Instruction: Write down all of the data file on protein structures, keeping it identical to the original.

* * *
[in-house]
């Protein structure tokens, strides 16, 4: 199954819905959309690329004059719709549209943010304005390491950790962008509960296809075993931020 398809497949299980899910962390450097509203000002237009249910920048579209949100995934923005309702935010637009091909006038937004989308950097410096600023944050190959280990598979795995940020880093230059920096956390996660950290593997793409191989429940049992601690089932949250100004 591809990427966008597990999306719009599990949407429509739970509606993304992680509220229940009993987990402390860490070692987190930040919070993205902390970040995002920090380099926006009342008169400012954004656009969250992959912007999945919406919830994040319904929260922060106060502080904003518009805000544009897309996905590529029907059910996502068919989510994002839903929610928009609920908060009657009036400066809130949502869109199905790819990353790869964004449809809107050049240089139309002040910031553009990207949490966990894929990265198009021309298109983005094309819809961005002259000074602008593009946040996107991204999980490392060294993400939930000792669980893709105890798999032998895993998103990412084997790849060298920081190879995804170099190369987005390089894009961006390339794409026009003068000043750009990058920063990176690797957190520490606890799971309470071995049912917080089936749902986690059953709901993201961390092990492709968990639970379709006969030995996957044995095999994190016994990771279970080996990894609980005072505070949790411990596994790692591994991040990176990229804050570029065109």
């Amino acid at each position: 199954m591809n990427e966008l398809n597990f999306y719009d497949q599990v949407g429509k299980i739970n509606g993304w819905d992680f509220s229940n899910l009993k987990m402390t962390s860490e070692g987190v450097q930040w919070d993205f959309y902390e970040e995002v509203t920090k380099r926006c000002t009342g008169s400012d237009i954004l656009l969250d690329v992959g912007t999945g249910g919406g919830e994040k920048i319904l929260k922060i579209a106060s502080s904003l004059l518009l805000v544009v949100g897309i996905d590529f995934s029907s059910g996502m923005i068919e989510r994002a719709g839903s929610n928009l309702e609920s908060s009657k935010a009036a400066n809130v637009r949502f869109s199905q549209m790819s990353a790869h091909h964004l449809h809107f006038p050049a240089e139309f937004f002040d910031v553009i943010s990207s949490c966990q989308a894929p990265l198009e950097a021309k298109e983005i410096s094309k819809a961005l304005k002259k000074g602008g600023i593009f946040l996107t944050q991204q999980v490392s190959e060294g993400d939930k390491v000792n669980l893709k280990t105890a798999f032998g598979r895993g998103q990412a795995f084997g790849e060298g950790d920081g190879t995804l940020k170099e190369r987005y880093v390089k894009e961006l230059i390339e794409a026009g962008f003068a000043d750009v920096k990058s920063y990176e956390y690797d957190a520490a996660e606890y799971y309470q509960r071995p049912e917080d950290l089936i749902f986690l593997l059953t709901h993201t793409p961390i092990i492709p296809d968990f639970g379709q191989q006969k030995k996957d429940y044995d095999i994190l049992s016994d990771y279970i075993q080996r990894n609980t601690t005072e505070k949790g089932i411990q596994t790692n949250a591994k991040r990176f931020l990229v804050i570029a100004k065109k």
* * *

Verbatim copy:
[in-house]
């Protein structure tokens, strides 16, 4: 199954819905959309690329004059719709549209943010304005390491950790962008509960296809075993931020 398809497949299980899910962390450097509203000002237009249910920048579209949100995934923005309702935010637009091909006038937004989308950097410096600023944050190959280990598979795995940020880093230059920096956390996660950290593997793409191989429940049992601690089932949250100004 591809990427966008597990999306719009599990949407429509739970509606993304992680509220229940009993987990402390860490070692987190930040919070993205902390970040995002920090380099926006009342008169400012954004656009969250992959912007999945919406919830994040319904929260922060106060502080904003518009805000544009897309996905590529029907059910996502068919989510994002839903929610928009609920908060009657009036400066809130949502869109199905790819990353790869964004449809809107050049240089139309002040910031553009990207949490966990894929990265198009021309298109983005094309819809961005002259000074602008593009946040996107991204999980490392060294993400939930000792669980893709105890798999032998895993998103990412084997790849060298920081190879995804170099190369987005390089894009961006390339794409026009003068000043750009990058920063990176690797957190520490606890799971309470071995049912917080089936749902986690059953709901993201961390092990492709968990639970379709006969030995996957044995095999994190016994990771279970080996990894609980005072505070949790411990596994790692591994991040990176990229804050570029065109």
């Amino acid at each position: 199954m591809n990427e966008l398809n597990f999306y719009d497949q599990v949407g429509k299980i739970n509606g993304w819905d992680f509220s229940n899910l009993k987990m402390t962390s860490e070692g987190v450097q930040w919070d993205f959309y902390e970040e995002v509203t920090k380099r926006c000002t009342g008169s400012d237009i954004l656009l969250d690329v992959g912007t999945g249910g919406g919830e994040k920048i319904l929260k922060i579209a106060s502080s904003l004059l518009l805000v544009v949100g897309i996905d590529f995934s029907s059910g996502m923005i068919e989510r994002a719709g839903s929610n928009l309702e609920s908060s009657k935010a009036a400066n809130v637009r949502f869109s199905q549209m790819s990353a790869h091909h964004l449809h809107f006038p050049a240089e139309f937004f002040d910031v553009i943010s990207s949490c966990q989308a894929p990265l198009e950097a021309k298109e983005i410096s094309k819809a961005l304005k002259k000074g602008g600023i593009f946040l996107t944050q991204q999980v490392s190959e060294g993400d939930k390491v000792n669980l893709k280990t105890a798999f032998g598979r895993g998103q990412a795995f084997g790849e060298g950790d920081g190879t995804l940020k170099e190369r987005y880093v390089k894009e961006l230059i390339e794409a026009g962008f003068a000043d750009v920096k990058s920063y990176e956390y690797d957190a520490a996660e606890y799971y309470q509960r071995p049912e917080d950290l089936i749902f986690l593997l059953t709901h993201t793409p961390i092990i492709p296809d968990f639970g379709q191989q006969k030995k996957d429940y044995d095999i994190l049992s016994d990771y279970i075993q080996r990894n609980t601690t005072e505070k949790g089932i411990q596994t790692n949250a591994k991040r990176f931020l990229v804050i570029a100004k065109k």